Charles Ellinas Egypt gives gas project development top priority

Egypt gives gas project development top priority

The recent discovery of Zohr has given Egypt a boost in its drive to prioritize gas project development. This was discussed earlier in the week at the Offshore Technology Conference (OTC) in Houston.

Egypt’s Minister of Petroleum, Tarek Elmolla, confirmed at OTC that Egypt is prioritizing gas production in response to its rapidly growing gas demand that has led to shortages and the need to import expensive LNG. He said “attracting foreign investment is one of our biggest challenges,” as well as repaying Egypt’s debt to the oil&gas companies, reforming its subsidy programs, and adjusting natural gas prices, which is already in progress.

Gas now makes up to 53% of Egypt’s total energy mix and 63% of its electricity generation due to its ever expanding population, now over 90 million. This has made Egypt the largest consumer of natural gas in Africa.

In order to encourage further exploration and production Egypt is working on ways to modernize its oil and gas operations and industry. It is introducing segregation between the Ministry of Petroleum, and the national oil companies, and it is setting up an independent regulating body. In other words it has embarked on a programme to modernize its oil&gas sector.

Measures being taken by the government have already contributed to a massive resurgence in exploration and production activities. Egypt is fast-tracking development of Zohr and expects first gas production to reach 10 bcm/y by end of 2017 and 27 bcm/y by 2019.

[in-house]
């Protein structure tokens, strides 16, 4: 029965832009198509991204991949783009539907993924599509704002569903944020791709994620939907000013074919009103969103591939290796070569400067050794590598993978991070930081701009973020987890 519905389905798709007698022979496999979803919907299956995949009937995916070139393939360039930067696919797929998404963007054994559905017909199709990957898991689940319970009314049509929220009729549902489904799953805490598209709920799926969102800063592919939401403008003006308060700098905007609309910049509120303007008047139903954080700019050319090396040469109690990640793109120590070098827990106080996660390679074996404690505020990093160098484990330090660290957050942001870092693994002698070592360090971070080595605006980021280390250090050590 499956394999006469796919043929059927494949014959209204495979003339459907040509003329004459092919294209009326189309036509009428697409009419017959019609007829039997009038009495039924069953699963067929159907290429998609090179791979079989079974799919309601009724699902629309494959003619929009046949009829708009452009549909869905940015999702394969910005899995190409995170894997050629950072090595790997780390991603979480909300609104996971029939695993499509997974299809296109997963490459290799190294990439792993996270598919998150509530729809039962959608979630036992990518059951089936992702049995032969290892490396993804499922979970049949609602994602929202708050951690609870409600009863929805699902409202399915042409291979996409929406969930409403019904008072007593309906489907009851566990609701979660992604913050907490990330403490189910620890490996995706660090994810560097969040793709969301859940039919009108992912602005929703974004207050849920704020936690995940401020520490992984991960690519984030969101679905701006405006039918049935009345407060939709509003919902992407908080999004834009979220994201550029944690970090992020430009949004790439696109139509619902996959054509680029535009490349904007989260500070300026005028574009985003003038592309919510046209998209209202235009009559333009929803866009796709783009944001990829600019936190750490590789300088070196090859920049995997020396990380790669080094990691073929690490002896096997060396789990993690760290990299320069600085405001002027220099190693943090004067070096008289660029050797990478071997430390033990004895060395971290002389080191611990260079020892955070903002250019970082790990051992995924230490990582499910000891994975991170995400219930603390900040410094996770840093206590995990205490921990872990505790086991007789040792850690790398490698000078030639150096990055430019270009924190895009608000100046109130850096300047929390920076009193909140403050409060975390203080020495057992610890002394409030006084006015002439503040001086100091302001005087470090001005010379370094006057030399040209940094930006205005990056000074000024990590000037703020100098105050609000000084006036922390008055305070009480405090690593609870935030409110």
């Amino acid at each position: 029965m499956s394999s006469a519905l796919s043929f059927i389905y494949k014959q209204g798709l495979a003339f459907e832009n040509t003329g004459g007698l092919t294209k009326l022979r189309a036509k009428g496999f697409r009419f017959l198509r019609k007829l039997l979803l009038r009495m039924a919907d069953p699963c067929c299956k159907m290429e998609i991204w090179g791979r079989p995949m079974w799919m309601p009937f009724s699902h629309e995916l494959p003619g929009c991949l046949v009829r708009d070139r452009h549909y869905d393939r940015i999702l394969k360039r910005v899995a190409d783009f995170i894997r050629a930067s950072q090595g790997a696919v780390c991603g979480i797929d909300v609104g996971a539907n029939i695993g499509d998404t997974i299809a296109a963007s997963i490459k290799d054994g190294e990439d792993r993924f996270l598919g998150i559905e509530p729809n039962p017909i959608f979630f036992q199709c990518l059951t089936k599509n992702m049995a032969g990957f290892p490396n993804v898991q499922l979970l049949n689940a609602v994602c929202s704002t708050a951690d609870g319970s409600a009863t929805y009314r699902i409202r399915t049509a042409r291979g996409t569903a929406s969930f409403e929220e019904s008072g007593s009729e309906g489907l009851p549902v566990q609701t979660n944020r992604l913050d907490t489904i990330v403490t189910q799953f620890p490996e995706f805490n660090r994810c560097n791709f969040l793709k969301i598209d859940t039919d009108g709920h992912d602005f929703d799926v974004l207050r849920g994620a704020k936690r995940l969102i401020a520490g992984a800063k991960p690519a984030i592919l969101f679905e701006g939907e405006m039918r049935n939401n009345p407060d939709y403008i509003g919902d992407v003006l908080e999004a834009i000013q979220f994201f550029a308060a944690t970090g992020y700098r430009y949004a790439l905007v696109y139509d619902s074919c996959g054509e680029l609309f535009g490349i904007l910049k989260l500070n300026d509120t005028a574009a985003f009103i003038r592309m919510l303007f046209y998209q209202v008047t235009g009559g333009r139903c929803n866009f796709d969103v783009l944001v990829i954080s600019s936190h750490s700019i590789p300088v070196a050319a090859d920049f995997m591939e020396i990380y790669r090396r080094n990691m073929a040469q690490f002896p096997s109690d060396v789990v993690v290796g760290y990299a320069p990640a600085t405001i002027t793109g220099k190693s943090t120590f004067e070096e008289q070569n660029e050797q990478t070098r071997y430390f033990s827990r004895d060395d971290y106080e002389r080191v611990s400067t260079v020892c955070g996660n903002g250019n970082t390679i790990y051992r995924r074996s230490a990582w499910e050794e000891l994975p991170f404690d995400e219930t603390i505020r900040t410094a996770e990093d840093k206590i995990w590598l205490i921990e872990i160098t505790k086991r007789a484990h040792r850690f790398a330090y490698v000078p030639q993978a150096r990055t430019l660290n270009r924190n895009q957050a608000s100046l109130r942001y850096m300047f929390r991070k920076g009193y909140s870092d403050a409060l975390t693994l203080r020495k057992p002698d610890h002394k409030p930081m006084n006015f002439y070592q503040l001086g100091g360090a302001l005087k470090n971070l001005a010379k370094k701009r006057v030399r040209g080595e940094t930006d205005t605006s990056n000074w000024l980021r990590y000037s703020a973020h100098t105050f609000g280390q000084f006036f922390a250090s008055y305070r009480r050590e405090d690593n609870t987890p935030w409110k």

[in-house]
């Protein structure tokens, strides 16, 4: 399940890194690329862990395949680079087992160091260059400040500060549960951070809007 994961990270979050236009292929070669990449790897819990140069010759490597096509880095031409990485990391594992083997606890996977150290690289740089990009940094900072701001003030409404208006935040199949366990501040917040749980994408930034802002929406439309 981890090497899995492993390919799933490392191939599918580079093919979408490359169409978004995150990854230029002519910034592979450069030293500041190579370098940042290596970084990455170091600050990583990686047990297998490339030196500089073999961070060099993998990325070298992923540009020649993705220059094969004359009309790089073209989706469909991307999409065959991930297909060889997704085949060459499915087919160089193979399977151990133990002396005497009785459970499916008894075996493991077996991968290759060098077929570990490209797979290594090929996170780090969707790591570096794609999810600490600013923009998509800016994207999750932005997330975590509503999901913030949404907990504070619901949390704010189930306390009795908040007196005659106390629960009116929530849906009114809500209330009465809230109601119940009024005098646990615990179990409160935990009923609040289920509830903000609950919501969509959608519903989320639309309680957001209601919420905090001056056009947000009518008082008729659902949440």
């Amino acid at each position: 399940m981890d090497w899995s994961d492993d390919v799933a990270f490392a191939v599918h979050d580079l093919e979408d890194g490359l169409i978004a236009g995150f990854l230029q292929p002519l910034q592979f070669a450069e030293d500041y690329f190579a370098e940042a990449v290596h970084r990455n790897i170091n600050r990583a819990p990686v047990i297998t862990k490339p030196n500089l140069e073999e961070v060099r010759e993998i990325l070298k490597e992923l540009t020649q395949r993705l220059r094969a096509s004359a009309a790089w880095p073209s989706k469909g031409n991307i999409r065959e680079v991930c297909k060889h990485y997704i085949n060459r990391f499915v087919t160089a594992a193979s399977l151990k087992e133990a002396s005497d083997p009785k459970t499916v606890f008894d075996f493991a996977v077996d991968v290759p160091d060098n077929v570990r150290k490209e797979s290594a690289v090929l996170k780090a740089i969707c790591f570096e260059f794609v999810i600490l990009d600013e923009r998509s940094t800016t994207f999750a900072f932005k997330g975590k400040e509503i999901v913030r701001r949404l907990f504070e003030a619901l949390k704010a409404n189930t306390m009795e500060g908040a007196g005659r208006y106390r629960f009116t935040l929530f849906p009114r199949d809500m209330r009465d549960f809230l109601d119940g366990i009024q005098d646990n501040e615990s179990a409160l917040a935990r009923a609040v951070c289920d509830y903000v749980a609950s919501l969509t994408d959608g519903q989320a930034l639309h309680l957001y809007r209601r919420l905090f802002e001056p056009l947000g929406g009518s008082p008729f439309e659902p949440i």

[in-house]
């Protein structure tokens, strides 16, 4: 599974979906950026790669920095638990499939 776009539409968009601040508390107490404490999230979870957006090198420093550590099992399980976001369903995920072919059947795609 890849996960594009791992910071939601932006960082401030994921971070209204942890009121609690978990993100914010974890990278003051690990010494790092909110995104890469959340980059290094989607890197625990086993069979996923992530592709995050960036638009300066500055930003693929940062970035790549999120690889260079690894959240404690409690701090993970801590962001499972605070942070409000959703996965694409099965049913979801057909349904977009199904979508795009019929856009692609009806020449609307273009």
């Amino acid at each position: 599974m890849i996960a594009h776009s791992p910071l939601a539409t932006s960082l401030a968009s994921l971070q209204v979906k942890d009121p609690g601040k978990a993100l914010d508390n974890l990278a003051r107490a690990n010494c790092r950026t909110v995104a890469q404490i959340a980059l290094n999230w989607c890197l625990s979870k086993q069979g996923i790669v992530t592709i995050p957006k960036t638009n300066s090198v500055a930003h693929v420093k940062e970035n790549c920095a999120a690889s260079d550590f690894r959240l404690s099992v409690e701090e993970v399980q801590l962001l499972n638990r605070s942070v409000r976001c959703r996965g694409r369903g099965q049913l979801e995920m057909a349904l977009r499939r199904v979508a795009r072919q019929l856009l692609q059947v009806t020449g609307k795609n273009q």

Presenters at OTC suggested that by 2022 Egypt will be producing an additional 85 to 130 bcm/y natural gas. My own research, published in Natural Gas World, showed that projects already in progress will add another 60 bcm/y to the gas grid by 2020. Petroleum Minister Elmolla also confirmed at OTC that Egypt plans to add over 60 bcm/y new gas production in 5 years. In accordance to data published by Wood Mackenzie the projected gas demand by 2022 is expected to be about 60 bcm/y. Production from existing fields is expected to decline down to about 20 bcm/y. With such quantities of gas Egypt not only will achieve self-sufficiency, and do away with the need of expensive LNG imports, but it should also have excess gas for export.
The Minister also said at OTC that Egypt will offer up to 28 blocks in a new licensing round in the near future. He highlighted the high hydrocarbons potential of the Nile Delta, Upper Egypt and Red Sea regions and the Mediterranean.

For Israel and Cyprus this means that the Egyptian market may no longer be available for their gas. Not only commercially it is challenging, but the opportunity may have been missed. If they wish to sell their gas they will have to consider seriously other options and markets, bearing in mind commercial realities due to the low global prices, expected to be with us well beyond 2020.

Dr Charles Ellinas @CharlesEllinas
 Nonresident Senior Fellow – Eurasian Energy Futures Initiative - Atlantic Council